Once the human-animal bond is established (which is usually “love at first site”), there is a significant emotional attachment. Unfortunately, the financial commitment may be absent. A majority of these puppy mill dogs are overpriced (up to 4-5 times the cost of the puppy!!) and owners may not have the expense to care for the defects. We probably see at least 1-2 puppies per week that are deemed “unfit for purchase.” There could be mild clinical signs (diarrhea with intestinal parasites) or more severe signs (heart defect, hip dysplasia, etc). These could be eliminated if pet owners went to reputable breeders or rescue groups that would make the prospective pet owner aware of recurrent or concurrent illness.
What frustrates veterinarians the most is when a pet owner overpays for a puppy from a puppy store and complains to the veterinarian that they have no money for its healthcare expense. If a puppy is adopted from a shelter, it is usually spayed/neutered, heartworm and fecal checked, fully vaccinated and microchipped for a minimal fee whereas a puppy from a puppy mill/petstore come with a series of vaccines that are allegedly “legit” for over $1,000. I have seen puppies purchased from a puppy store for over $6,000!
I understand you adopted one of these pups. Can you tell us about Connor? Connor is now a 10 month-old short haired dachshund that melted me INSTANTLY when I saw him curled up in his diarrhea in his crate in Puppies Galore. Later I found he had many roundworms in his stool. I didn’t think twice about making him my son. I now have 4 beautiful children–Charles a beagle, Cosmo a paralyzed long-haired dachshund and Chelsea, a black dapple dachshund.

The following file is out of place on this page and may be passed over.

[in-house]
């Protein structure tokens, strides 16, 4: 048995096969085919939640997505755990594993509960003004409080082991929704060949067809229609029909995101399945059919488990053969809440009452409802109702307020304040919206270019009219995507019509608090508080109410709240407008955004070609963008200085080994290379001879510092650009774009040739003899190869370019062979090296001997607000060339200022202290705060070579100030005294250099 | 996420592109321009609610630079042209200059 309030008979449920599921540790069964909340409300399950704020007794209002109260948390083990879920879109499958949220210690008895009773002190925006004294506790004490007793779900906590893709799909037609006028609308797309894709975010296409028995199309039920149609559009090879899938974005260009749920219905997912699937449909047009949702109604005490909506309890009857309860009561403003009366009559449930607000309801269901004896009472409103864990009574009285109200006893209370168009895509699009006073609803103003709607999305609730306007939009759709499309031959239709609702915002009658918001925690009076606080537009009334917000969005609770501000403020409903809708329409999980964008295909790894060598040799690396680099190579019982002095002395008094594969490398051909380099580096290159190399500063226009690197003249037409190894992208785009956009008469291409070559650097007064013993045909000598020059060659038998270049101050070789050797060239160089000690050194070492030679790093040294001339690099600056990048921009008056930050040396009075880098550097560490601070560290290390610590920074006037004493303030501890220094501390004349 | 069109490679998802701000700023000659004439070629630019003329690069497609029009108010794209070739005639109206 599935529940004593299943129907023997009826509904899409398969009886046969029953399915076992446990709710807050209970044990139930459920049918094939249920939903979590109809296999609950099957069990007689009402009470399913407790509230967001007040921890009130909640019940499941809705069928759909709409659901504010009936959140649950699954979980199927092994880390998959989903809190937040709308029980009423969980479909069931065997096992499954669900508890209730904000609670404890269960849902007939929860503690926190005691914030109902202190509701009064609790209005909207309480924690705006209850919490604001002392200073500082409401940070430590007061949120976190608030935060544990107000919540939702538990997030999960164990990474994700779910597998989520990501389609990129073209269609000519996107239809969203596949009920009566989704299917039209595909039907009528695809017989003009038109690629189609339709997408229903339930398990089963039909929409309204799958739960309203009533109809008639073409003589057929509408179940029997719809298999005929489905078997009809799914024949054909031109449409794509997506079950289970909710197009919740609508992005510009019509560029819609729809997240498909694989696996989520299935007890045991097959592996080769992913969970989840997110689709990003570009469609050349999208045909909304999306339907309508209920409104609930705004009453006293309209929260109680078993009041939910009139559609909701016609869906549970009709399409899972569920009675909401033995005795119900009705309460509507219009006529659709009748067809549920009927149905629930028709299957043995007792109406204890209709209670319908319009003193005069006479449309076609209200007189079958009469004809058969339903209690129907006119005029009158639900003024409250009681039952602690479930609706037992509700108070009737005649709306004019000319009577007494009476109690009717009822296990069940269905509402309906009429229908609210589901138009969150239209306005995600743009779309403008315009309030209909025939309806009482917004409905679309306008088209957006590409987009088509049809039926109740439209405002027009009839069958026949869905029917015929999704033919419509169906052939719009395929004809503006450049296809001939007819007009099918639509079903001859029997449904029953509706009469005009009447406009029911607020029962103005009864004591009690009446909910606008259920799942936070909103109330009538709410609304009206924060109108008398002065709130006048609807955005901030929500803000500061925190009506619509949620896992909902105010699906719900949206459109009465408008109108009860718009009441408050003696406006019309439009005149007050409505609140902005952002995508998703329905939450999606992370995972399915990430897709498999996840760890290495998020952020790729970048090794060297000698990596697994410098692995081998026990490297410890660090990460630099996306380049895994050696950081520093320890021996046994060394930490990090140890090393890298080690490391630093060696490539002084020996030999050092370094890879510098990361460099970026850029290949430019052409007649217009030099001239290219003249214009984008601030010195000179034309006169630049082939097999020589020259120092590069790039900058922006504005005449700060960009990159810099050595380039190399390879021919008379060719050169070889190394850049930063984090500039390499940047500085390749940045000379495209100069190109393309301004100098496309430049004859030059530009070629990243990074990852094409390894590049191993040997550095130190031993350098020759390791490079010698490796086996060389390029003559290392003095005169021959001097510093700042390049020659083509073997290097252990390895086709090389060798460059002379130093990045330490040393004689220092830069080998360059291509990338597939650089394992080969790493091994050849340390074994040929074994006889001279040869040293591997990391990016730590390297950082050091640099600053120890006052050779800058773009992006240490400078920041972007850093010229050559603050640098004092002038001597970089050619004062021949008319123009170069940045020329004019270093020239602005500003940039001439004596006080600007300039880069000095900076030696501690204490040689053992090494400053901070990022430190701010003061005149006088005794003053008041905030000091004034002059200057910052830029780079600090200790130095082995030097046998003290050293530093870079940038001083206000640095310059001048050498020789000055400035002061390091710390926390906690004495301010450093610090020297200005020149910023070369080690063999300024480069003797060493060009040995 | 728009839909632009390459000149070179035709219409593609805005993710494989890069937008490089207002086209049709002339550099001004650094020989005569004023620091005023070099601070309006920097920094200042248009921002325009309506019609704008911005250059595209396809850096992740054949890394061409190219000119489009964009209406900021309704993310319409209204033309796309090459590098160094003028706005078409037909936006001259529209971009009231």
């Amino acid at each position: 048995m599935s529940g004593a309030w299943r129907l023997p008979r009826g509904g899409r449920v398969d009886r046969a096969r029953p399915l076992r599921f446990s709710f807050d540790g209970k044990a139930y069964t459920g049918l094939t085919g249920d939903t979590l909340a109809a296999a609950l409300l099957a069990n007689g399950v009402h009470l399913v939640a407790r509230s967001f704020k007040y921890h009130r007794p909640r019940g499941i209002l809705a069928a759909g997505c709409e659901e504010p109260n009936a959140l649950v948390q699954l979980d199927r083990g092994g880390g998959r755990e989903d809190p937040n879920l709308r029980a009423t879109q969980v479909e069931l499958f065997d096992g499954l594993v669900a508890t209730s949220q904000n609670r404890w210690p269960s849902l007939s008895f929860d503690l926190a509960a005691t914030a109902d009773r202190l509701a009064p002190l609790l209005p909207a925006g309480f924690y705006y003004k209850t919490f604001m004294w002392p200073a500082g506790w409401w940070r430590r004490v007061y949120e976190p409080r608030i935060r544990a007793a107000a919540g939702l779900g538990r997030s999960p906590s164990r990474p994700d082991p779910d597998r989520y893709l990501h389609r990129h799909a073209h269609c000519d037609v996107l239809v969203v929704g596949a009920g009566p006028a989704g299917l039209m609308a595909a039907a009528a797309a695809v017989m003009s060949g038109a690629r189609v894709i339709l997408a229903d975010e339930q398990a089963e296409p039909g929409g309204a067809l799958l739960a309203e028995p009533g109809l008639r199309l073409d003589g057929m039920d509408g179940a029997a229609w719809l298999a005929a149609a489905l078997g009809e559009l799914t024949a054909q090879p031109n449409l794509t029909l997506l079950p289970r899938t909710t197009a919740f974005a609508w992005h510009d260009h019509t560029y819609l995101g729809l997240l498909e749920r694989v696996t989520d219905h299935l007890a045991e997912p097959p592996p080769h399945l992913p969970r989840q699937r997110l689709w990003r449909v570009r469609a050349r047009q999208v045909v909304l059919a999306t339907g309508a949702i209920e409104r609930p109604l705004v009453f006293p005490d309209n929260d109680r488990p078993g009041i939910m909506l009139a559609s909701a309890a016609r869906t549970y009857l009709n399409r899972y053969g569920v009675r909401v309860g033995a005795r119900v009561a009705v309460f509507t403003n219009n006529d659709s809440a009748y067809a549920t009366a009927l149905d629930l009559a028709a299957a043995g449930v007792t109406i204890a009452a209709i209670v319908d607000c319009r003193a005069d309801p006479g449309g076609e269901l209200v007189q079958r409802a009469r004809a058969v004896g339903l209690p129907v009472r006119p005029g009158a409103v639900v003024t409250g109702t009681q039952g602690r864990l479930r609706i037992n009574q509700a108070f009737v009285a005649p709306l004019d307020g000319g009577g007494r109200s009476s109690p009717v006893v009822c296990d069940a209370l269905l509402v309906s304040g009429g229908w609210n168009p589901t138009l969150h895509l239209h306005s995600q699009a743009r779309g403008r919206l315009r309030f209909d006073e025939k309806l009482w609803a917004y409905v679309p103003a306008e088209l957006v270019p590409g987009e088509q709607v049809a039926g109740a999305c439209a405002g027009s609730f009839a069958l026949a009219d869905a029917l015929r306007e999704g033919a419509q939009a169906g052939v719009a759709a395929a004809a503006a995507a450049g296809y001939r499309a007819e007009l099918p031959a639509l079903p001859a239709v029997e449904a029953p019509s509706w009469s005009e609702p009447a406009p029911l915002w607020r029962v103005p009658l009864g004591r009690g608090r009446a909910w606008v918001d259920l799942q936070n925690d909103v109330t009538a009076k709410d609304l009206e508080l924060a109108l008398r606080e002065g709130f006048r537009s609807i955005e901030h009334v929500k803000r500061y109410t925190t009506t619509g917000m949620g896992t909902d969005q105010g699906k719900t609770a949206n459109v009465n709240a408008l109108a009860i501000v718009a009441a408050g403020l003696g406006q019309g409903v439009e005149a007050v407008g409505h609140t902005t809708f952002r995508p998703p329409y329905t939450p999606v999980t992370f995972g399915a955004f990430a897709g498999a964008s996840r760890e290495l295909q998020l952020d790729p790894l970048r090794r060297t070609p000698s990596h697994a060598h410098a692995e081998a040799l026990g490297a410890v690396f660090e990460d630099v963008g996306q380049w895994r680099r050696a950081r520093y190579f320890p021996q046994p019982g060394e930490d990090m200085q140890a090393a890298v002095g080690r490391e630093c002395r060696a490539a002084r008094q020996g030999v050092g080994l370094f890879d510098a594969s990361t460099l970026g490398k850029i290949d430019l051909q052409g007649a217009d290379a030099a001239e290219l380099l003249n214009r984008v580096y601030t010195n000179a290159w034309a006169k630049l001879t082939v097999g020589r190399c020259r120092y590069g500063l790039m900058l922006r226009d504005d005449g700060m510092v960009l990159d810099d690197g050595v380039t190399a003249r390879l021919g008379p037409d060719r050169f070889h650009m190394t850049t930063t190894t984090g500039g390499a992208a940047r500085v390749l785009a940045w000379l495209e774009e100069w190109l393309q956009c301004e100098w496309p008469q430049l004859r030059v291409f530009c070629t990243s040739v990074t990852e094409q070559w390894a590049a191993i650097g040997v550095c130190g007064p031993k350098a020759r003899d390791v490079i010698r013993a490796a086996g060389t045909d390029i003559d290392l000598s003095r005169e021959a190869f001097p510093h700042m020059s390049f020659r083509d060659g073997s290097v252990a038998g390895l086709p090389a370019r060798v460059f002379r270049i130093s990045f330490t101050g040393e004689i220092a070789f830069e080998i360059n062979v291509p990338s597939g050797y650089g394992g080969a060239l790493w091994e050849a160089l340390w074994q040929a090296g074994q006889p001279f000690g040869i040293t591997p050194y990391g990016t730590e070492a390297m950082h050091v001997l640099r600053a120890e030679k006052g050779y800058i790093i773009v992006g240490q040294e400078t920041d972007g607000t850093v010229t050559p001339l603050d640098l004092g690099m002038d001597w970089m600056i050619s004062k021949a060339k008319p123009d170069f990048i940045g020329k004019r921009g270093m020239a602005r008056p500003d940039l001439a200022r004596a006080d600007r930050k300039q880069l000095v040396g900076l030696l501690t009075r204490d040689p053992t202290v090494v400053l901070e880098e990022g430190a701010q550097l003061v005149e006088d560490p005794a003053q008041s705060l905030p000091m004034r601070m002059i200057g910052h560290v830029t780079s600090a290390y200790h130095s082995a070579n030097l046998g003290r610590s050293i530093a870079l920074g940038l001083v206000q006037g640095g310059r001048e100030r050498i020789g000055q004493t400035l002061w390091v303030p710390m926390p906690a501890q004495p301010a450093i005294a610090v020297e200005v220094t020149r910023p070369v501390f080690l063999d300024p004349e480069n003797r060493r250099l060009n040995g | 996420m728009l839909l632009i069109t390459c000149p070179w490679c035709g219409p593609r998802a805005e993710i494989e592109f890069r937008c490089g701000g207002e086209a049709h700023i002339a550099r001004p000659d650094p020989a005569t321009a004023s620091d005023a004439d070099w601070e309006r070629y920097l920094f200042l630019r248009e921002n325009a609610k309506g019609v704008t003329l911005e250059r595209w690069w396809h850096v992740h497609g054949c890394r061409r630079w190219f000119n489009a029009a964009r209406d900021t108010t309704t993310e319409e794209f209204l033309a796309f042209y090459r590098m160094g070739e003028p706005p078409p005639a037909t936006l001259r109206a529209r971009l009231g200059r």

Do you think New Jersey will really be the first state in the nation to completely ban the selling of dogs in stores? YES! I will make sure and do everything I can in my legal power to be the first state to completely ban the selling of dogs in stores. We all need to bond together, sign petitions, AVOID THE IMPULSE IN PET SHOP PURCHASING, do your research and become INFORMED ABOUT PUPPY MILLS.
How can they learn more and help this process? The humane society offers a guide on what you as a citizen can do to help prevent puppy mill puppy stores from occurring in your town:
. Also letters to your local legislators certainly help! All 39 of the puppies taken from the Brick Township shop have been spayed, neutered, vaccinated, dewormed and examined by either the veterinarian at Ocean County Animal Shelter or myself. They are doing fantastic! They are turning a year of age now and are in the most loving and amazing homes! I couldn’t be any more elated in knowing that we created a happy ‘second chance’ for these babies!
How do you think the dog-human bond can be celebrated during National Dog Week?CELEBRATE the dog human bond by allotting just 5 EXTRA minutes that you may normally not do. Instead of looking at Facebook, checking emails or paying the bills, get on the floor with your baby. Play with them, mush them up, be silly, give an extra treat, take them to their favorite place (dog park, beach, grandma/grandpa’s house, play with their “cousin’s” dogs, take them to PetSmart, Petco and buy them a toy, invite them to your bed (if they’re not already in there to begin with), take them pumpkin picking, have them lick you, have them put their head on your chest, watch their favorite show together, take them for an extra walk, talk to them and tell them how much you love them. I can keep going! As you can tell, I have done all of the above to help strengthen the human animal bond with my ‘children’. I tell my clients that I’m not just a veterinarian. I’m a pediatrician for their babies! Happy National Dog Week!
Thank you Adam. This was truly an inspiring post to write. And so timely, too!